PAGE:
The title of the series itself attempts to rehabilitate a reviled cliche of a female narrative. The story of Cinderella is perhaps most controversial, because it is a traditional fairytale of finding salvation in a prince’s arms. It elicits sneers from progressives as readily as floral craftwork does, and yet‐ Cinderella’s story can also be read as a tale of hard work, patience, resourcefulness, and taking advantage of opportunities as it presents itself. The alternative reading of Cinderella’s story harmonizes with the alternative reading of paper flowers; which, in turn, suggests an alternate recounting of women’s stories and contributions throughout American history.
It’s a weird feeling; to make the jump into the third dimension, but I’m very proud of this new body of work, and I feel good about my application. Now that it’s submitted, I will have to knock down my expectations a few notches. But either way, I am excited about my new body of work, and intend on furthering this series because it represents so much of who I am. Thank you to Carlos Lopez for his amazing photographs of my pieces, and for his continued patience with me while I work an inordinate amount of hours in the studio. Fingers crossed, and wish me luck- I’ll need it!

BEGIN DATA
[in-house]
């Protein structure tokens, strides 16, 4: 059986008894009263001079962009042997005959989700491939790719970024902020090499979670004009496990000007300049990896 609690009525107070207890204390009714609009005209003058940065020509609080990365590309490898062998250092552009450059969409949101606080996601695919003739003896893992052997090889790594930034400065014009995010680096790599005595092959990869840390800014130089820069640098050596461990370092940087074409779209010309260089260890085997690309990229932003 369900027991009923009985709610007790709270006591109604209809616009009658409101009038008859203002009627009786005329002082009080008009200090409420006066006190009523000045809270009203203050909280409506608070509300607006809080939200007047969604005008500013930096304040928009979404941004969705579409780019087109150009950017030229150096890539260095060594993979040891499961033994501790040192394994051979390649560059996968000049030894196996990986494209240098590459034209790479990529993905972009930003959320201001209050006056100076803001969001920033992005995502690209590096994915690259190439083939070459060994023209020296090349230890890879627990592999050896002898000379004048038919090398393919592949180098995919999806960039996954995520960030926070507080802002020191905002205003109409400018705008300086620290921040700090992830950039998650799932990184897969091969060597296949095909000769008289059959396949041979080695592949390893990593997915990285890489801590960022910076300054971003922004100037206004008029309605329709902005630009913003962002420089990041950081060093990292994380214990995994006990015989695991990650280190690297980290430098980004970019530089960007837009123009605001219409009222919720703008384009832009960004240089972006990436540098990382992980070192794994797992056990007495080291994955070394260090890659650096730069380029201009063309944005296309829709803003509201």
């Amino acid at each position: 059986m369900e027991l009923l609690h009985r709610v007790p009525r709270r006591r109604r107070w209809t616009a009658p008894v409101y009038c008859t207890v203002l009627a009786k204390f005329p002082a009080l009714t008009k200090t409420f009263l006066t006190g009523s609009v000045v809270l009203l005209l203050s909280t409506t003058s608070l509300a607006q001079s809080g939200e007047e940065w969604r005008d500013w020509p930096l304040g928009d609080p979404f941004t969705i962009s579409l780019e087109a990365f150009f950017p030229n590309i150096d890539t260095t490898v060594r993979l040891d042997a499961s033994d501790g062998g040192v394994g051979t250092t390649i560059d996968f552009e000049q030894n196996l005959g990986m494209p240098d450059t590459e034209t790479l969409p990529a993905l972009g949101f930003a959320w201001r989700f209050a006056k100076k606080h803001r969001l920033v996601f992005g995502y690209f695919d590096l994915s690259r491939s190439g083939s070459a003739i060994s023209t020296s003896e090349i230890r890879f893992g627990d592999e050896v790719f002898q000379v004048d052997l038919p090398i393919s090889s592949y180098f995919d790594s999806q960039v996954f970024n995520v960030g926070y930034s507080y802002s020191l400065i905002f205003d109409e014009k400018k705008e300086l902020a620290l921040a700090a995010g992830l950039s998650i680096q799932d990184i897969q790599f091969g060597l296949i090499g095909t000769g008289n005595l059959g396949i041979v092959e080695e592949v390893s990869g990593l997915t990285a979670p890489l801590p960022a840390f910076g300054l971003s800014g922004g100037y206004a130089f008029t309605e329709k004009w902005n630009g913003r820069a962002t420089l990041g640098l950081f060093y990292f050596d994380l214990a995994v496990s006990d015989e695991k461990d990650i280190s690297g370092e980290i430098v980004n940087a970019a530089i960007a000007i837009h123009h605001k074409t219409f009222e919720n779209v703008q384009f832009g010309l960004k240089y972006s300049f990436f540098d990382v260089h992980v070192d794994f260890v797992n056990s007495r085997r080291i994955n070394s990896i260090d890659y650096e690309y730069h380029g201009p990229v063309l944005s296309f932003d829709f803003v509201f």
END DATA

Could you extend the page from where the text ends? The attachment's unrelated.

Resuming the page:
Sending this commission off today, which took me a few months to create. Commissions always take a lot longer than I anticipate; it involves a lot more back and forth to communicate a shared vision. This piece took some time, because I spent a lot of it understand their story and the emotions behind what they wanted to convey.
A long-time friend, (whose name I’ve been asked to withhold, so let’s call her “A”) messaged me via my website and asked me to do a painting for her husband. I hadn’t seen either of them for almost 15 years, and was happy to see that they had gotten married and have a wonderful life together. Social media certainly has its drawbacks, but I’m so grateful for its ability to reconnect me with old friends and it inspires me to see so many people find their own versions of happiness. These friends are no exception: I find myself sharing their ups and downs through Facebook, and it astonishes me that I haven’t seen either of them for almost 15 years, but can still share in all their joys.